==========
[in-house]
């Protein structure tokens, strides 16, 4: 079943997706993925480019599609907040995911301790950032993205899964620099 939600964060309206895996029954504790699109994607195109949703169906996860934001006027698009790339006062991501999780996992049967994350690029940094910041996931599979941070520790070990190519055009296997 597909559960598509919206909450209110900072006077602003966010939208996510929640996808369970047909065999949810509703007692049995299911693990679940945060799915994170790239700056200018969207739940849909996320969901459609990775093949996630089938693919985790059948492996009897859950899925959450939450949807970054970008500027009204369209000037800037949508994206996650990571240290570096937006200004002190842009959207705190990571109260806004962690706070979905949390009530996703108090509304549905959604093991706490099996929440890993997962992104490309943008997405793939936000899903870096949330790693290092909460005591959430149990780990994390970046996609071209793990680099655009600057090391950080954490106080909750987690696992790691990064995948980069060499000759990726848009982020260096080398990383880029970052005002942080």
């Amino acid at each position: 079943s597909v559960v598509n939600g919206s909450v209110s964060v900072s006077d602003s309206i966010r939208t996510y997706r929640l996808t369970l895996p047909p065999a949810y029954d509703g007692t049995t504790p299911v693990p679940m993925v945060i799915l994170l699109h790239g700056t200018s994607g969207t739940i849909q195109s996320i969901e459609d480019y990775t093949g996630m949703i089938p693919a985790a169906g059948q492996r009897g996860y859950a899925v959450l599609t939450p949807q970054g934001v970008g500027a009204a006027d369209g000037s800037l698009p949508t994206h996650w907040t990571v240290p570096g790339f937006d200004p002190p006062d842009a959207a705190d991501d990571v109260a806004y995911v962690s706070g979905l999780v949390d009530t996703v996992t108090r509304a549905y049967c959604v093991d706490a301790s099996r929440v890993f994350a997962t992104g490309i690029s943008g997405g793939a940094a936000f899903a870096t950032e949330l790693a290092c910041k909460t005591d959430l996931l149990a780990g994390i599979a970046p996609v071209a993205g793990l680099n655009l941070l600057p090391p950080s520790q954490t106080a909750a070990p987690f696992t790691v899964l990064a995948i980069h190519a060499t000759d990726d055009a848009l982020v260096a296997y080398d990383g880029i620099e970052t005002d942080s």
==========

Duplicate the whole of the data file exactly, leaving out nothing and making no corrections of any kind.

[in-house]
């Protein structure tokens, strides 16, 4: 079943997706993925480019599609907040995911301790950032993205899964620099 939600964060309206895996029954504790699109994607195109949703169906996860934001006027698009790339006062991501999780996992049967994350690029940094910041996931599979941070520790070990190519055009296997 597909559960598509919206909450209110900072006077602003966010939208996510929640996808369970047909065999949810509703007692049995299911693990679940945060799915994170790239700056200018969207739940849909996320969901459609990775093949996630089938693919985790059948492996009897859950899925959450939450949807970054970008500027009204369209000037800037949508994206996650990571240290570096937006200004002190842009959207705190990571109260806004962690706070979905949390009530996703108090509304549905959604093991706490099996929440890993997962992104490309943008997405793939936000899903870096949330790693290092909460005591959430149990780990994390970046996609071209793990680099655009600057090391950080954490106080909750987690696992790691990064995948980069060499000759990726848009982020260096080398990383880029970052005002942080």
């Amino acid at each position: 079943s597909v559960v598509n939600g919206s909450v209110s964060v900072s006077d602003s309206i966010r939208t996510y997706r929640l996808t369970l895996p047909p065999a949810y029954d509703g007692t049995t504790p299911v693990p679940m993925v945060i799915l994170l699109h790239g700056t200018s994607g969207t739940i849909q195109s996320i969901e459609d480019y990775t093949g996630m949703i089938p693919a985790a169906g059948q492996r009897g996860y859950a899925v959450l599609t939450p949807q970054g934001v970008g500027a009204a006027d369209g000037s800037l698009p949508t994206h996650w907040t990571v240290p570096g790339f937006d200004p002190p006062d842009a959207a705190d991501d990571v109260a806004y995911v962690s706070g979905l999780v949390d009530t996703v996992t108090r509304a549905y049967c959604v093991d706490a301790s099996r929440v890993f994350a997962t992104g490309i690029s943008g997405g793939a940094a936000f899903a870096t950032e949330l790693a290092c910041k909460t005591d959430l996931l149990a780990g994390i599979a970046p996609v071209a993205g793990l680099n655009l941070l600057p090391p950080s520790q954490t106080a909750a070990p987690f696992t790691v899964l990064a995948i980069h190519a060499t000759d990726d055009a848009l982020v260096a296997y080398d990383g880029i620099e970052t005002d942080s």